But you will not ever bond with Len’s successor until you let Len go. This is sometimes a difficult thing to understand. It’s tempting to see the diocese as rigid or legalistic, but the truth is that it’s about how pastoral relationships work. I followed a beloved pastor in Holden. If he had not kept strong boundaries, who would ever have asked me to officiate at their wedding, when it was he who had seen them grow up? Or baptize their child, when it was he who had been there when the parents exchanged vows. Or asked me to preside at a funeral, when it was he who had visited them when they were sick? You get the point… pastoral ministry is about relationships. But while friendships last forever, pastoral relationships have a beginning and an end. I’m now at the other end of that myself – as former parishioners near and dear to me begin to bond with their new rector. Clergy are stewards of God’s amazing grace and privileged to be invited into a congregation’s life for a season. But for everything under the sun, there is a time and a season…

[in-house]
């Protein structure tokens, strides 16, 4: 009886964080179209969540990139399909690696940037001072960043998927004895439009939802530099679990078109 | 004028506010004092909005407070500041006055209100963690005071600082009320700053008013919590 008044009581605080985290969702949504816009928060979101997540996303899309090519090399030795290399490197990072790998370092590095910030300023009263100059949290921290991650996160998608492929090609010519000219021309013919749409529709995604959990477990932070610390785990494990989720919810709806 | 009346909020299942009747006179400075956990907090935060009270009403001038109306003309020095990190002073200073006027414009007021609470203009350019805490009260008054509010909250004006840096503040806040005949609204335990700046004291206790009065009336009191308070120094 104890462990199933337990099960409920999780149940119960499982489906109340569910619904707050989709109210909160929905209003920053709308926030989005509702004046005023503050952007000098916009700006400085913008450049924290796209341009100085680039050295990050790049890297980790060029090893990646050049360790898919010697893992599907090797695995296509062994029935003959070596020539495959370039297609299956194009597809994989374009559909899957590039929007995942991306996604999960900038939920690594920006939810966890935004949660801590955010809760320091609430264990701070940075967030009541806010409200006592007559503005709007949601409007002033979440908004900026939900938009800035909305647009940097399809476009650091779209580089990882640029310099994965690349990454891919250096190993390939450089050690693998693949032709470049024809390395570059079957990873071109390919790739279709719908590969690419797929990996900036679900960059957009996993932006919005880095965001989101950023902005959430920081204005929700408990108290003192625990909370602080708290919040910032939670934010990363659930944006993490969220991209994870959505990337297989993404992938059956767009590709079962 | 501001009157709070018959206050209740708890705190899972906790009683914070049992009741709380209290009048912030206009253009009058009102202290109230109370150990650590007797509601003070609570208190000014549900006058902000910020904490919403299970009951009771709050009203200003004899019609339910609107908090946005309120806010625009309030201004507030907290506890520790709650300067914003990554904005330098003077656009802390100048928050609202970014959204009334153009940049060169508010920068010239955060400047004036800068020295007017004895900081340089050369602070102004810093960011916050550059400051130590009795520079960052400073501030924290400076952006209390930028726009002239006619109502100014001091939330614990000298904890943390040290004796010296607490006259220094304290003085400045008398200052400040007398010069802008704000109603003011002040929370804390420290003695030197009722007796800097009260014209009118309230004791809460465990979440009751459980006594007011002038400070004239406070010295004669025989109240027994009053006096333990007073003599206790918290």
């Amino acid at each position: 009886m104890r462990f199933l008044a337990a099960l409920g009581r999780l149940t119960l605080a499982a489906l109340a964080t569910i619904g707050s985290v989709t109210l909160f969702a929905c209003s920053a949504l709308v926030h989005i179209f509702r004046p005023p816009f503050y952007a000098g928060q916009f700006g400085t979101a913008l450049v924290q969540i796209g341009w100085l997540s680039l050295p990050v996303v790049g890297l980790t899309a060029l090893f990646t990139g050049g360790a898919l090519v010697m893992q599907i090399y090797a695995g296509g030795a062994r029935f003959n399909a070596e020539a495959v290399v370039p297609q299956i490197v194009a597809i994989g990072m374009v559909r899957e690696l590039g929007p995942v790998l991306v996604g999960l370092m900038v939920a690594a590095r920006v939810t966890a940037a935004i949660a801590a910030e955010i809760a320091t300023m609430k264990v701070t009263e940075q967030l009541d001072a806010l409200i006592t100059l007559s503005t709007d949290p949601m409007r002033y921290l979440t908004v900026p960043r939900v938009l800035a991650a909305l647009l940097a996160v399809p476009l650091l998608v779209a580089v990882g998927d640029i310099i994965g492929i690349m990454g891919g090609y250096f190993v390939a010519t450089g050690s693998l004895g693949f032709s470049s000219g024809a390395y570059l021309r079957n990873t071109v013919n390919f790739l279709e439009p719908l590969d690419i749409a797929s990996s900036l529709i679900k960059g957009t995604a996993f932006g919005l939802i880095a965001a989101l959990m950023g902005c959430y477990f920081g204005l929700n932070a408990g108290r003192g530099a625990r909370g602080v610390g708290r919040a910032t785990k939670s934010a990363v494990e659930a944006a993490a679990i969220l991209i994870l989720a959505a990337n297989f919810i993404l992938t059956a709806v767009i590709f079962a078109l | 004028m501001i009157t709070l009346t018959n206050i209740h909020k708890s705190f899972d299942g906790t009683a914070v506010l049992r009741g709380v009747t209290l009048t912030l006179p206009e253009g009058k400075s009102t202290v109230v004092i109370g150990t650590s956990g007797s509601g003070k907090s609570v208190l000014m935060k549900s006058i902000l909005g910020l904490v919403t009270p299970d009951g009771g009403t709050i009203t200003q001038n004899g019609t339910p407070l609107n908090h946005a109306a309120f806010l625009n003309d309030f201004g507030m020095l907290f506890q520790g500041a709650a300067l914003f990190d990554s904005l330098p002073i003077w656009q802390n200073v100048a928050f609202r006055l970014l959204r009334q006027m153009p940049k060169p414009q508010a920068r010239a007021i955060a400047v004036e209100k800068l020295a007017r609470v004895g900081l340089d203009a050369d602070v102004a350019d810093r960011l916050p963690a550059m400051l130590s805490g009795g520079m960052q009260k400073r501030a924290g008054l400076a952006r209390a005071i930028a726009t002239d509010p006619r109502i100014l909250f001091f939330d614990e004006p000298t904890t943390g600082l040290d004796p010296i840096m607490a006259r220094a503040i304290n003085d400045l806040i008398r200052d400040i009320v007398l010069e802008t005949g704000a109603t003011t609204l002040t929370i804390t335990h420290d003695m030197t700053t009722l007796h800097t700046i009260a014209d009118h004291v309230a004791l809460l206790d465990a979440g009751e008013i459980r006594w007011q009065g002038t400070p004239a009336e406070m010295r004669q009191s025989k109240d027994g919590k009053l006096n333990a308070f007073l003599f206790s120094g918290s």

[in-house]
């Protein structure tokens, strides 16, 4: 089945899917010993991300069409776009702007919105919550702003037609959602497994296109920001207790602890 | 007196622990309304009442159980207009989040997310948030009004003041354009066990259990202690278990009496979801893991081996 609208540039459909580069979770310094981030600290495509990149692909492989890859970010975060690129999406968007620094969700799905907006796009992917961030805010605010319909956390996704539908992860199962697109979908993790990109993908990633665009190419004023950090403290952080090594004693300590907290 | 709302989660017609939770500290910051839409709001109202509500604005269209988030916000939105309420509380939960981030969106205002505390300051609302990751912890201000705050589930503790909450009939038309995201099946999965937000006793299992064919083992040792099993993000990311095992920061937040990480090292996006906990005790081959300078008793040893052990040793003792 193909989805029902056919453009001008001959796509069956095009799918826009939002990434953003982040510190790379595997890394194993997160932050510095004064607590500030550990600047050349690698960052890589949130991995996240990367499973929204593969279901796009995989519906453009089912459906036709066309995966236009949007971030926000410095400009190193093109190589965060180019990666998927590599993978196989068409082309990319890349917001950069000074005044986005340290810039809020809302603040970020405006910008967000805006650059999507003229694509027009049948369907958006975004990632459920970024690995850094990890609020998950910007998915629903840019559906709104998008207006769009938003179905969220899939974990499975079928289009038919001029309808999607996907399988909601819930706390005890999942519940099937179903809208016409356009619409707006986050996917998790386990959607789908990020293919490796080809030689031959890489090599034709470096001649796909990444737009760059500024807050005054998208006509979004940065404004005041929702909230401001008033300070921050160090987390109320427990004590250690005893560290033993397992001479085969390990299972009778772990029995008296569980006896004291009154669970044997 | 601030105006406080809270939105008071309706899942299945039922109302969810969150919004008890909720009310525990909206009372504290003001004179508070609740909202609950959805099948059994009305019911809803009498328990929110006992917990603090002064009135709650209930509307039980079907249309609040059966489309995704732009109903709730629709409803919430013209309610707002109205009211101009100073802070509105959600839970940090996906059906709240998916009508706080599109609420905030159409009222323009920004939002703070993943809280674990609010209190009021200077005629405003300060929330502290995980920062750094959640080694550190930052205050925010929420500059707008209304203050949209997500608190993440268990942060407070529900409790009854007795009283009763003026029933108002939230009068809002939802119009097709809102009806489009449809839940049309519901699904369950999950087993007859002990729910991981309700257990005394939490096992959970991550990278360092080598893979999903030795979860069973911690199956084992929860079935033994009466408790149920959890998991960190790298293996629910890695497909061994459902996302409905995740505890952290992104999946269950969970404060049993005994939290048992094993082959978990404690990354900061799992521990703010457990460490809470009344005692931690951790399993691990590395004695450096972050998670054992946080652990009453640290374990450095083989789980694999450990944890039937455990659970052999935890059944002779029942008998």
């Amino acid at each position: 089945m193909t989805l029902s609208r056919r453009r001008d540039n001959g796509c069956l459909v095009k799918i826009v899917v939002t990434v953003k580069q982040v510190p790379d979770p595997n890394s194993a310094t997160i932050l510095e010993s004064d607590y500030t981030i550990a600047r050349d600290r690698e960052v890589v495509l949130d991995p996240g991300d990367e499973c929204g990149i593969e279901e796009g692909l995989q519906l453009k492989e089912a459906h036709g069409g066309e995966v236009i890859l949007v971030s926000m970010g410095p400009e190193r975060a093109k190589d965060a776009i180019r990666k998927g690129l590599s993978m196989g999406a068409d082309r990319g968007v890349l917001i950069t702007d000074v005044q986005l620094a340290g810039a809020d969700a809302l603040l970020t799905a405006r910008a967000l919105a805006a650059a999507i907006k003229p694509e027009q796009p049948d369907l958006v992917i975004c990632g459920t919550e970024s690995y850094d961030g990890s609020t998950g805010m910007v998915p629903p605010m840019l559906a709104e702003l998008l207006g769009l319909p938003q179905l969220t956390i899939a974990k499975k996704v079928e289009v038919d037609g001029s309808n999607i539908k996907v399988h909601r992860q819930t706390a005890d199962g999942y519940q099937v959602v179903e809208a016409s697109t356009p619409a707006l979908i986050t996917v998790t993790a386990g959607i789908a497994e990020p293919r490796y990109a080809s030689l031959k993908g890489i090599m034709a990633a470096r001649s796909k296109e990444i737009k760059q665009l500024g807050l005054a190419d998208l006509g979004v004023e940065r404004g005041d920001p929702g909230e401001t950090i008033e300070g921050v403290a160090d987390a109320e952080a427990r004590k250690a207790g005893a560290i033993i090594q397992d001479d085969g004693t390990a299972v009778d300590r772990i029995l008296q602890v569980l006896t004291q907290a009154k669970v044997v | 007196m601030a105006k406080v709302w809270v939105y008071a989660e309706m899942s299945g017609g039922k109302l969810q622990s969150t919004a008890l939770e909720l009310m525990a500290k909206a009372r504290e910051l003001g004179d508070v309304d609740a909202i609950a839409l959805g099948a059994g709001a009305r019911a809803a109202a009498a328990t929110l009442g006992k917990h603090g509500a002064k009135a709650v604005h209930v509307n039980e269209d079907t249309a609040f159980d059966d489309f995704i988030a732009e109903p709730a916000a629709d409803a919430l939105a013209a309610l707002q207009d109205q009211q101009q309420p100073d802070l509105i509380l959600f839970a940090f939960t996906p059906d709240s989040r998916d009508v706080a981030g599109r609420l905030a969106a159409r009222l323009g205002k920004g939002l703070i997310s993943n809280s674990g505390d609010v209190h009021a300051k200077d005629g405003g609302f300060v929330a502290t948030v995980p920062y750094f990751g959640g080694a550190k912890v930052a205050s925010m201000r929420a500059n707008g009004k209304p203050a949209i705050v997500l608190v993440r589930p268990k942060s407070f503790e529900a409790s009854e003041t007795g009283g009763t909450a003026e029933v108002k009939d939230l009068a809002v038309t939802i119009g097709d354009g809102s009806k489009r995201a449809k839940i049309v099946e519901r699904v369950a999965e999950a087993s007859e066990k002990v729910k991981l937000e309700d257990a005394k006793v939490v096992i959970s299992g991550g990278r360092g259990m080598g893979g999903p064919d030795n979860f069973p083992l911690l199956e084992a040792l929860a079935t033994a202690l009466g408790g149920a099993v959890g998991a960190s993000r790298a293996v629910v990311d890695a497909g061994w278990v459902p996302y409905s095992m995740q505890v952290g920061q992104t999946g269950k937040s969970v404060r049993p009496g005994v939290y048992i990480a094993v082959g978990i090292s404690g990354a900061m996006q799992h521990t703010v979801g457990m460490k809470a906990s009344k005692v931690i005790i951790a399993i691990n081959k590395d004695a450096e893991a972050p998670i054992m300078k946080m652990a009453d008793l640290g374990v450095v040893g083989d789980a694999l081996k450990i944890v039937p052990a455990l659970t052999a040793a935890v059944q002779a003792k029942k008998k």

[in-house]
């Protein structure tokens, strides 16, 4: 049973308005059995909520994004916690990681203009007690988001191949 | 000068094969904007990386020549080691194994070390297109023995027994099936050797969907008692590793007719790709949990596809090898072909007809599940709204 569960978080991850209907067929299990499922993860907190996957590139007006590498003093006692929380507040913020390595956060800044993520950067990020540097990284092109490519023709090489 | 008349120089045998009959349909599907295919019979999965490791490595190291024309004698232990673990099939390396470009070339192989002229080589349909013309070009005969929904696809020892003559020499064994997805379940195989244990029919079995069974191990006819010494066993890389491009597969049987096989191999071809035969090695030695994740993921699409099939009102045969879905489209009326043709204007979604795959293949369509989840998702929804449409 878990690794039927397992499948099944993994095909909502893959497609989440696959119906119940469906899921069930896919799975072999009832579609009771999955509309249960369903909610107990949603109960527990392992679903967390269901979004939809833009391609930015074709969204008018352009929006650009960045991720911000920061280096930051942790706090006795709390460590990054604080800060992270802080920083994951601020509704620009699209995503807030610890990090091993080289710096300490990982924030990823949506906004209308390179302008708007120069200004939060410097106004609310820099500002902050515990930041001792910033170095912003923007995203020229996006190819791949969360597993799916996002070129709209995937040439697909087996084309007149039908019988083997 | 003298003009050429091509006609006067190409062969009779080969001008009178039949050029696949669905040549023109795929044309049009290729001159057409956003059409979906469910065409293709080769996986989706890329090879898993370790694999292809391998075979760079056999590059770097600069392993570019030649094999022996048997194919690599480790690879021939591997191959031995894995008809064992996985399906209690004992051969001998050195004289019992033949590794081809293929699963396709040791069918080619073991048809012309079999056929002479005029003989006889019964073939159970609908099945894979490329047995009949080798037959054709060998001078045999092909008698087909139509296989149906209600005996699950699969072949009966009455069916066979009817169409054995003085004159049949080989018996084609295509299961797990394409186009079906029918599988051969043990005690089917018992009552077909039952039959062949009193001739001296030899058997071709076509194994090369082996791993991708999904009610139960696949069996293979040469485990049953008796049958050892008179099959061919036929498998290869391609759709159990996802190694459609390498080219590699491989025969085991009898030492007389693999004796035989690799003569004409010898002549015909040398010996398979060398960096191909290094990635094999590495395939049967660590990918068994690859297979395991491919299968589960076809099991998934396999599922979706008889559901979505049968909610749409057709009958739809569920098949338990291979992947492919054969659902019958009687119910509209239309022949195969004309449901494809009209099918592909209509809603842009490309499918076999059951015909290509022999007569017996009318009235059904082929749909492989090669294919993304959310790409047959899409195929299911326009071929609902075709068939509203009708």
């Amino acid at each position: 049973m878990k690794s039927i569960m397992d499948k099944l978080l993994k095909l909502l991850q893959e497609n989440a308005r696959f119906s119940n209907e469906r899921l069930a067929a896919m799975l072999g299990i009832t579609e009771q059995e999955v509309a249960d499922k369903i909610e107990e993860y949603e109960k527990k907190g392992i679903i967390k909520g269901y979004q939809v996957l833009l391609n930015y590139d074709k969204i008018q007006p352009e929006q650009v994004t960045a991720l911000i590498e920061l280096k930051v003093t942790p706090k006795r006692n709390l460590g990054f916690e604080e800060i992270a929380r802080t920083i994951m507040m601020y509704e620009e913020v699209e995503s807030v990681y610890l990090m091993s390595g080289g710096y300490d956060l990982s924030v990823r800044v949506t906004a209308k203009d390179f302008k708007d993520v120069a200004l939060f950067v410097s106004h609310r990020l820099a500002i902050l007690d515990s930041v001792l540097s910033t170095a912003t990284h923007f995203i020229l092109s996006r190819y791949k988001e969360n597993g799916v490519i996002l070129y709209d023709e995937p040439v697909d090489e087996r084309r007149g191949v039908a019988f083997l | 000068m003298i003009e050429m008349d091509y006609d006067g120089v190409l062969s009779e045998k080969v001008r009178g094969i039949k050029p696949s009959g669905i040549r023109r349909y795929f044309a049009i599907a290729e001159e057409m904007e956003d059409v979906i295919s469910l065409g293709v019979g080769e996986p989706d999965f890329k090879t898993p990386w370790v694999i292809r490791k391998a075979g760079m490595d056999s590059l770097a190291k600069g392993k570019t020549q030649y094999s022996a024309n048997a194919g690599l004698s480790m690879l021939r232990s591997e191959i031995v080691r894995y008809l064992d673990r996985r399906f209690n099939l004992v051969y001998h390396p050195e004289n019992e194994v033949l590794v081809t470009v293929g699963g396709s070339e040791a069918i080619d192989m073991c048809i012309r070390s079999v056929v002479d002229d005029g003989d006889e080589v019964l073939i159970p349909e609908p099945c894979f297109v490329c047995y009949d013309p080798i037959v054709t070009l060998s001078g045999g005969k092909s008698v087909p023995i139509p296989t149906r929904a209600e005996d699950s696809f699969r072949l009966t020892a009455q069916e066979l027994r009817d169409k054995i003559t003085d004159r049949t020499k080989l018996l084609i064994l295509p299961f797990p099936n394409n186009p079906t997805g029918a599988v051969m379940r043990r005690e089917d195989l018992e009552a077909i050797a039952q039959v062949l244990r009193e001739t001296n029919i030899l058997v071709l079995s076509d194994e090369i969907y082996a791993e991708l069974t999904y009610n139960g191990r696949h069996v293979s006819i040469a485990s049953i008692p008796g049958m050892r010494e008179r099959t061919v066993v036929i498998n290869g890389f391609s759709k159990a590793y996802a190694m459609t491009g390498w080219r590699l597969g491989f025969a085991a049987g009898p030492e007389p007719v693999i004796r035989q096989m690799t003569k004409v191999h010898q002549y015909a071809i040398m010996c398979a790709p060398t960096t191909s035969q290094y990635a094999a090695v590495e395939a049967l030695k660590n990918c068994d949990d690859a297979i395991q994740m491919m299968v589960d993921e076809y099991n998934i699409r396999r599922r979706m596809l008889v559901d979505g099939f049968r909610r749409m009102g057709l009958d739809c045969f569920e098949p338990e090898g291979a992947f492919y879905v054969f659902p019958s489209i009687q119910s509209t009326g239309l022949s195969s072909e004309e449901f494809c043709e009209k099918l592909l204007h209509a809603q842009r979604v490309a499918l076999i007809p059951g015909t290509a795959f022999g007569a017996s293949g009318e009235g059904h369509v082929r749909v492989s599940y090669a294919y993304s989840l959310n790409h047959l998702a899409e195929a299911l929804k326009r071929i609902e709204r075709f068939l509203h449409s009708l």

I recently had a doctor retire on me. My first reaction was anger. Really. I’m not proud of that, but it’s honest. I loved her and she knew me and not me alone; she’d been with me and with my two sons as we have struggled with Crohn’s Disease over many years now. And now I have to bond with a new GI doc? How could she do this to me? I’ve mostly gotten over it, but it took some time. I thanked her because she was a great doctor and because deep down I knew she deserved to retire and that’s it’s not all about me. I’ve since found a new doc who is a great guy and young, because I am not going through this again! But I’m still in the process of bonding with him. He doesn’t know me yet and thankfully my health has been good so I’ve not yet needed him. That will take time.